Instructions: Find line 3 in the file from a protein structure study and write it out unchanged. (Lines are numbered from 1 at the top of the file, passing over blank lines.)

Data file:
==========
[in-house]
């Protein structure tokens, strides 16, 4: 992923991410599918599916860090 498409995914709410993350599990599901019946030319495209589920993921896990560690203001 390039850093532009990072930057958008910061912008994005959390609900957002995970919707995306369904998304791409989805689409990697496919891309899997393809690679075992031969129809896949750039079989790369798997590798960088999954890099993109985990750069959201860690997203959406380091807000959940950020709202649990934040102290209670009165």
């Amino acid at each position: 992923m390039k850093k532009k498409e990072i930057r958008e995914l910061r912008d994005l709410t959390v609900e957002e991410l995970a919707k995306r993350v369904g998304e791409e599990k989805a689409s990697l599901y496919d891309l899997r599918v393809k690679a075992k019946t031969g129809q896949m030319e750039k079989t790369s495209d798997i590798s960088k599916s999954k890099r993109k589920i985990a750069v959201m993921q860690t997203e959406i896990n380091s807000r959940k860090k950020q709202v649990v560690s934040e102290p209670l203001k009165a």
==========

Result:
């Amino acid at each position: 992923m390039k850093k532009k498409e990072i930057r958008e995914l910061r912008d994005l709410t959390v609900e957002e991410l995970a919707k995306r993350v369904g998304e791409e599990k989805a689409s990697l599901y496919d891309l899997r599918v393809k690679a075992k019946t031969g129809q896949m030319e750039k079989t790369s495209d798997i590798s960088k599916s999954k890099r993109k589920i985990a750069v959201m993921q860690t997203e959406i896990n380091s807000r959940k860090k950020q709202v649990v560690s934040e102290p209670l203001k009165a």